NEW YORK - Billionaire businessman Donald Trump and former secretary of state Hillary Clinton consolidated their positions as the front runners in their parties with solid wins in the New York nominating race for the White House.
Both had entered the race on the back of a string of losses in the primaries and were looking to New York – which the two consider their home states - to halt the momentum of their rivals.
And while both had expected to win, the commanding nature of their victories still came as a welcome surprise. With about half the votes counted so far, Mr Trump and Mrs Clinton were leading their respective contests with around 60 per cent of the votes.
The good news came early for Mr Trump on Tuesday night (April 19), in a sign of just how decisive his margin of victory was. News outlets called the race for Mr Trump just moments after polls closed at 9pm US time.
Speaking at a celebration in the lobby of Trump Tower on New York’s Fifth Avenue, Mr Trump said he was thrilled to get the support of the people who knew him best.
And he stressed that his win should end the Republican nomination race as a contest, even though both Senator Ted Cruz and Governor John Kasich have pledged to take the fight all the way to the convention in July.
“We don’t have much of a race any more, based on what I’m seeing on television. Senator Cruz is just about mathematically eliminated… We are really, really rocking. We expect we are going to have an amazing number of weeks,” he said.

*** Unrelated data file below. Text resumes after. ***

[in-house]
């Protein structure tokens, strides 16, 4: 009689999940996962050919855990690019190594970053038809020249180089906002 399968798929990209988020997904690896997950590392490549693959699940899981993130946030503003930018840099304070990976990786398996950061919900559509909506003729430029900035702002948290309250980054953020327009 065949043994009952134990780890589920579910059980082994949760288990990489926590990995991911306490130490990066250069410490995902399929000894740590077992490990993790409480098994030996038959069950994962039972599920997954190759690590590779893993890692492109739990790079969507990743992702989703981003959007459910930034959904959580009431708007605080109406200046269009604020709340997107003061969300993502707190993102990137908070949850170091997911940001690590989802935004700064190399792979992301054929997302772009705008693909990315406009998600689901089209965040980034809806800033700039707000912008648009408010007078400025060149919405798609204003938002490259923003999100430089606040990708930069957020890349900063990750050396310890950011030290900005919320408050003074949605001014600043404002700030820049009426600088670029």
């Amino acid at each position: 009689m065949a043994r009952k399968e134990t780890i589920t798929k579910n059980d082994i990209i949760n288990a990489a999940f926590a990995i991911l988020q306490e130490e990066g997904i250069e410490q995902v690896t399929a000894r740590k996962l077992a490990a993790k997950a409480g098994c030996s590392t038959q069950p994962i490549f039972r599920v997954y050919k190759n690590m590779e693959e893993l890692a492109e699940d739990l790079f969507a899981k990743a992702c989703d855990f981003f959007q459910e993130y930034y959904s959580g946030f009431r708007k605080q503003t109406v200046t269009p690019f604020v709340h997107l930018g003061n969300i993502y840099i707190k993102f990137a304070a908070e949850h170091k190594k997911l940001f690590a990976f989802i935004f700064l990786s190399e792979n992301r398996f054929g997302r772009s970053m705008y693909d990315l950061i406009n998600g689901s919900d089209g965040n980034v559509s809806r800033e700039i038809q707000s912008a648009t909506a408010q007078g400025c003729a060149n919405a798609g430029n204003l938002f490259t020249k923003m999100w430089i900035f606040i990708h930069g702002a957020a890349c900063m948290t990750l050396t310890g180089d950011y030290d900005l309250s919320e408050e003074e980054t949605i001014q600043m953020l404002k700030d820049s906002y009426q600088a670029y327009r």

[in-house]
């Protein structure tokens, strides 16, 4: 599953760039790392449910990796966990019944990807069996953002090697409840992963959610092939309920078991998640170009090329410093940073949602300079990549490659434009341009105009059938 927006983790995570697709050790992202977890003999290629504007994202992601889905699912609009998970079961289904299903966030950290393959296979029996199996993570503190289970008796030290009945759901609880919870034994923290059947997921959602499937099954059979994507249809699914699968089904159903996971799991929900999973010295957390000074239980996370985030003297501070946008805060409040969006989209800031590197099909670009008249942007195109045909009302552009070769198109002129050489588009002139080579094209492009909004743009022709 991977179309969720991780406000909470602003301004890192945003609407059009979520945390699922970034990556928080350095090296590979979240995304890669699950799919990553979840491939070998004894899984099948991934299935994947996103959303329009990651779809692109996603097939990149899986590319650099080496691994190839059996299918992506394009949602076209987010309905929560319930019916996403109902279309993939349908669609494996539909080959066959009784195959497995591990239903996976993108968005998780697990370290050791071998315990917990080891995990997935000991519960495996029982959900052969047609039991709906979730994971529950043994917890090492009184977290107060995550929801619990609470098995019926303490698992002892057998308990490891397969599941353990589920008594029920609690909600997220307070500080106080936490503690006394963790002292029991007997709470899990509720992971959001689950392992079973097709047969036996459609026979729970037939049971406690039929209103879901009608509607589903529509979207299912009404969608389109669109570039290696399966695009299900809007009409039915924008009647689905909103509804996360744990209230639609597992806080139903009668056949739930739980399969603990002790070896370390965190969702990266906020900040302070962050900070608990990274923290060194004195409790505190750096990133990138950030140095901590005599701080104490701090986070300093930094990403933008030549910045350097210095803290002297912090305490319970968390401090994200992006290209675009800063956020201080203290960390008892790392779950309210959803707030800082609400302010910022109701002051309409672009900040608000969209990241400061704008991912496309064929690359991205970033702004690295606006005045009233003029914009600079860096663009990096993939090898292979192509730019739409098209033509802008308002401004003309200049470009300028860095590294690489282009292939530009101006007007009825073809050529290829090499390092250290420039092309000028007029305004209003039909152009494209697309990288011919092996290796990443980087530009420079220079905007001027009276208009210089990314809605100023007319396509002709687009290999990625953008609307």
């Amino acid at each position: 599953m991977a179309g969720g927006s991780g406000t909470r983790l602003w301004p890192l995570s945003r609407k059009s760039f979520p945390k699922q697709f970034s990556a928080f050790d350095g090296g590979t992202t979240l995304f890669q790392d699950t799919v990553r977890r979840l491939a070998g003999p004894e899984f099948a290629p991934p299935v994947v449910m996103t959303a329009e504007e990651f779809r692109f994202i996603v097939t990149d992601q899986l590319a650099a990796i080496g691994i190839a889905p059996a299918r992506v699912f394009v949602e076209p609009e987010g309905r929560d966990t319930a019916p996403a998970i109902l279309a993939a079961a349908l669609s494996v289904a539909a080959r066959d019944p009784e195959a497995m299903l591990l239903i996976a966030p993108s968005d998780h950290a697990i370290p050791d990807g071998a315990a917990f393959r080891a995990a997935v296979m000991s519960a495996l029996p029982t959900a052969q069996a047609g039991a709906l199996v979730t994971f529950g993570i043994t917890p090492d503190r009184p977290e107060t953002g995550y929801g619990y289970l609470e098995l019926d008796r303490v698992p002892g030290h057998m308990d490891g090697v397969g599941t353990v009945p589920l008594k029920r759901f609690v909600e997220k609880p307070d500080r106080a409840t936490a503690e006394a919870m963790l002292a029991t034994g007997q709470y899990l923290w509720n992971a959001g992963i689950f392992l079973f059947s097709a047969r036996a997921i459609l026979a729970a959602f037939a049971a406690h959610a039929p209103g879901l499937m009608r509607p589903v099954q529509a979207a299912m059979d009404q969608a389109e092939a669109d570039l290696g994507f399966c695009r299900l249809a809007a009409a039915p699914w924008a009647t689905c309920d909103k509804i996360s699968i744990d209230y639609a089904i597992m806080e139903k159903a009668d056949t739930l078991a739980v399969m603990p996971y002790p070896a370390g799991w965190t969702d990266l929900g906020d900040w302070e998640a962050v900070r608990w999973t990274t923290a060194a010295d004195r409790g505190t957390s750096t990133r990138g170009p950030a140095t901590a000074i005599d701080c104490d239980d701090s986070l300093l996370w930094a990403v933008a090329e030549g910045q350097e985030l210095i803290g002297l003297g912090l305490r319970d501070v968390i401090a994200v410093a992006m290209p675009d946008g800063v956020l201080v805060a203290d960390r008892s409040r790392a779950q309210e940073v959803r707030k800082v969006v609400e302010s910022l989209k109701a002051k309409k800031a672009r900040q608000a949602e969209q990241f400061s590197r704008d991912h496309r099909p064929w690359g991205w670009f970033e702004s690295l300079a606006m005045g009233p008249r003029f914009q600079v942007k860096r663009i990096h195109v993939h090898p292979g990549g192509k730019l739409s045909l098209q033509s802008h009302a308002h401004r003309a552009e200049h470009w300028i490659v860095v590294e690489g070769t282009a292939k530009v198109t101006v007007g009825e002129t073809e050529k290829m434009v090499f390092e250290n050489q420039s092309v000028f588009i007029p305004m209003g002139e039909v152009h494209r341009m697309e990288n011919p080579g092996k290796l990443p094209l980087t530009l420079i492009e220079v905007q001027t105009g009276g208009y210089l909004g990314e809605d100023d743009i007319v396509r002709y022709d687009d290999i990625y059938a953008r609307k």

It was a bad night for Mr Cruz, who looked likely to end up in third place in the state and finish without any delegates. He has focused his campaign on cultivating the most conservative evangelical voters, at one point even drawing flak for criticising liberal “New York values”. Unfortunately, few states remain where those voters form a sizeable block.
Mr Kasich, by taking second place, bolstered the strategic argument that he is best placed to try and deprive Mr Trump delegates in the more moderate states that are still to vote.
It is not yet clear how many delegates each candidate will pick up but Mr Trump looks set to take all but a handful of the 95 delegates on offer in New York. That gives him a narrow path to securing the Republican nomination before hitting the convention and he has to hope that there will be many more nights like this one in the weeks to come.
Most pundits now agree that the best chance of Mr Trump securing the Republican nomination is by winning a majority of delegates through the primaries. If he fails to do so, the wheeling and dealing by party insiders will likely swing the election away from Mr Trump at the convention.
Over at the Democratic party, the tight race Senator Bernie Sanders had predicted failed to materialise with news outlets declaring Mrs Clinton victory less than an hour after Mr Trump’s victory was called.
In the lead up to the vote, the battle between the two candidates had become increasingly heated and testy. Last week, they clashed in an ill-tempered debate in Brooklyn that included pleas from the moderator not to scream at each other.
The Clinton campaign had also sought to manage expectations, especially given the massive crowds at Mr Sanders’ rallies in the state. One rally in Manhattan drew an estimated 27,000 people.
In her victory speech in New York, Mrs Clinton said: “Today you proved once again that there’s no place like home… The race for the democratic nomination is in the home stretch and victory is in sight.”
Next week, a series of north-east states hold their primaries: Connecticut, Pennsylvania, Delaware, Rhode Island and Maryland.